Patrick Watson is a Montreal-based singer songwriter with whom I was unfamiliar. But he has received many accolades, including being nominated for the Polaris prize many times (and winning once). It turns out that Bob Boilen also really likes him a lot. And I can see why.
Watson and his band make sounds that are quite unexpected (but are still melodic and pretty). The first song “Adventures In Your Own Backyard” itself is amazing the way it unfolds. The first sounds we hear are the drummer using a violin bow on Boilen’s Emmy statue (which I’m sure Bob was genuinely delighted by). There’s two acoustic guitars and the violinist’s beautiful ooohs. About one minute in, there’s a big drum sound as the drummer starts playing snare and bass. And then the acoustic guitar is is put through some kind of filter to give it a very electric sound. Once you get used to the acoustic guitar sounding electric and the electric guitar sounding acoustic, the violin comes in (sounding like a violin). And then there’s backing vocals oohing until Watson comes back with more vocals, but this time through a microphone that is hugely distorted and mechanical-sounding (he and the violinist shared oohing duties and their voices get processed together). All of this sounds like chaos and yet the melody is catchy and constant (and yes, the song ends with the drummer bowing that Emmy one more time).
Watson explains that for “Words In The Fire” the band was “nine hours north of nowhere” north of Quebec with these kids who invited them to a campfire party. They had nowhere else to be so they went. The kids requested a Bob Marley song, but they didn’t know any. So they wrote this song. For the start, it’s just Watson singing with the acoustic guitar. Midway through the song, the percussionist plays a saw, giving it an eerie quality. Despite the craziness of the first song, this song is delicate and pretty and Watson’s voice is high and sweet as well.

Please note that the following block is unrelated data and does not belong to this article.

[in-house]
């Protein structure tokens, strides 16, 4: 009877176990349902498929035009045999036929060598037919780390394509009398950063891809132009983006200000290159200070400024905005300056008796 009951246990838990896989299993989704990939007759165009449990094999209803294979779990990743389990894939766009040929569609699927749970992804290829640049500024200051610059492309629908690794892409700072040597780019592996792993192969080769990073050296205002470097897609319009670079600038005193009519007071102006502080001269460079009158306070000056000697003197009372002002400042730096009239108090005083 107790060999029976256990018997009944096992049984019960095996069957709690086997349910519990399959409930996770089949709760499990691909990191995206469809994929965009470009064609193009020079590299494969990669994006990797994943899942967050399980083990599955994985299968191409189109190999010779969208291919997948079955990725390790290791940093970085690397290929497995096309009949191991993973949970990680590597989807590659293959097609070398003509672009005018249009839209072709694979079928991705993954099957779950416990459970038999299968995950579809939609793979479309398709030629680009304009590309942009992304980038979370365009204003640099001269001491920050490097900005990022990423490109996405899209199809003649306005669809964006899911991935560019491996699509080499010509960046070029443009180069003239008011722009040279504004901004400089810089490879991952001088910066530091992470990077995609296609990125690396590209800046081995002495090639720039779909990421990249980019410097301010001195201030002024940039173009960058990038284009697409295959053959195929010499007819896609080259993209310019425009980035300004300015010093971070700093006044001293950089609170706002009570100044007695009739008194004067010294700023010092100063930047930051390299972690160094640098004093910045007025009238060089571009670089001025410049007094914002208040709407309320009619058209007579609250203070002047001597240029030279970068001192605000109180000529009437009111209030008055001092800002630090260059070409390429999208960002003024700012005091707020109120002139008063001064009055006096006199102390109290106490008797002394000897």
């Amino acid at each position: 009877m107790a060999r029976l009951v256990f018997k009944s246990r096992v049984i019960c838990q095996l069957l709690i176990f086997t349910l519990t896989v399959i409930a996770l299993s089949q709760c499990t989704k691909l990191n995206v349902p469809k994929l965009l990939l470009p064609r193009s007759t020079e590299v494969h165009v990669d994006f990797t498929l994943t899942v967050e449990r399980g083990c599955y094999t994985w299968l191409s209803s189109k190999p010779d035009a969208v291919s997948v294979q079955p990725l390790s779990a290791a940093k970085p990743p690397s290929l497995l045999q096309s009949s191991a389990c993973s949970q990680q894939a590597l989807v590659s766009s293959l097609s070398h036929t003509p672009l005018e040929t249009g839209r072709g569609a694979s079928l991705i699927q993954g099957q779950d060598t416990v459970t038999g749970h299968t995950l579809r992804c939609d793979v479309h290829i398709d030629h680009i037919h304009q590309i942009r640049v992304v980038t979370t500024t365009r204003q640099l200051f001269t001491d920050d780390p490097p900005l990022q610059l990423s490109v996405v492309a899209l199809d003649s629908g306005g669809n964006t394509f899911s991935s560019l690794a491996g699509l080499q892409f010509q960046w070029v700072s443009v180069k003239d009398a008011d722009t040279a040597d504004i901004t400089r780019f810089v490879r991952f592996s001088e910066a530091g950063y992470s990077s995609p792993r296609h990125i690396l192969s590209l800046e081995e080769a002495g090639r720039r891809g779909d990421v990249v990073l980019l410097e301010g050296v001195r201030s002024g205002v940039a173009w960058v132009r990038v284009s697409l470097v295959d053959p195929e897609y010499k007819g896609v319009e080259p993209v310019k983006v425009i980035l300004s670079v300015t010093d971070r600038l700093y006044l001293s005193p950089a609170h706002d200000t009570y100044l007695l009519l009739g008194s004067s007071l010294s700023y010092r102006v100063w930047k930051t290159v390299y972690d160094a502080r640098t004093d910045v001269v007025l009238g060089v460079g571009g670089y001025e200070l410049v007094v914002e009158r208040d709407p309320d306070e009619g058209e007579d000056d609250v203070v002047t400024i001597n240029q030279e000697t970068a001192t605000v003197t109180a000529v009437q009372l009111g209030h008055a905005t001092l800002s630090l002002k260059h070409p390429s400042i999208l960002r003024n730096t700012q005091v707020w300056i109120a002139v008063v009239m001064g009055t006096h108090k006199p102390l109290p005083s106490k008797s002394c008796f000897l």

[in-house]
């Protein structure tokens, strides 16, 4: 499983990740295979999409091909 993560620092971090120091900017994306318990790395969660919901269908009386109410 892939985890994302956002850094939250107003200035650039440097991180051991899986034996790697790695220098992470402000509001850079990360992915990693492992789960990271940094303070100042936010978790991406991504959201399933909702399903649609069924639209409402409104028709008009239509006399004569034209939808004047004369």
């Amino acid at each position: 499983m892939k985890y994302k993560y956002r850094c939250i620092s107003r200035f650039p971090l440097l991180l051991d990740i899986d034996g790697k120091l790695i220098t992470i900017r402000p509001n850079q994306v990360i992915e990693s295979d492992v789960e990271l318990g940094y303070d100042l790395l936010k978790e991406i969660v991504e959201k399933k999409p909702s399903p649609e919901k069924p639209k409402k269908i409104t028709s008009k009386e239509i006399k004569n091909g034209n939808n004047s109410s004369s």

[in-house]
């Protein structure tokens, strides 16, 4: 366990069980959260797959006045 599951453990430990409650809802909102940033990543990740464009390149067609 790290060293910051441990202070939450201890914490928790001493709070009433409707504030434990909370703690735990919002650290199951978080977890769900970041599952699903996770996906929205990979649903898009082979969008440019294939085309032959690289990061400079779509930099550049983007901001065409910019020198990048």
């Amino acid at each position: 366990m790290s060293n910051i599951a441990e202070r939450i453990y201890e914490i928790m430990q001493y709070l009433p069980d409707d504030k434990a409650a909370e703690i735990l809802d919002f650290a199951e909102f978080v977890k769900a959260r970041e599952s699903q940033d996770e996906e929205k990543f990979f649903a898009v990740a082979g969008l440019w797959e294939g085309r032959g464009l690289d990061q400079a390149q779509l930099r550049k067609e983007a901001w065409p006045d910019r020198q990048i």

“Into Giants” opens with some lovely guitar intros and lots of harmonies. This song is especially fun to watch because the five of them are all squeezed in behind the desk and seem more crammed than before. Watson even has to move out of the way to let the violinist take her solo. The whole band sings in a big folksy chorus “started as lovers don’t know where it’s gonna end” with appropriately big bass drum sounds. The song seems like it’s going to end with Watson’s oooohing, but with a minute left, the song picks up again, with Watson playing a cool riff on the keyboard. He even gets out that distorted mic again to build the song back up.
I love watching a Tiny Desk by someone I don’t know and immediately falling for a band.
[READ: January 12, 2017] “The Book”
The June 6 & 13, 2016 issue of the New Yorker was the Fiction Issue. It also contained five one page reflections about “Childhood Reading.”
Matar’s story is quite different from the others. He says that his earliest memory of books is being read to, not actually reading. Many of the classics were read to him: One Thousand and One Nights, and the Arabic literary renaissance of the twentieth century. But there were hardly any books for children in the house.
He says that during his life he has had a passionate affair with books in English and Arabic. And he makes this wonderfully succinct comment about youthful reading: some books were “undeserving of my youthful fervor, a few … I encountered at the wrong moment, [but there were] plenty of others that still light up rooms inside me.”
But, for him the book that affected him the most if one that he hasn’t read. He doesn’t even know the title or author. (more…)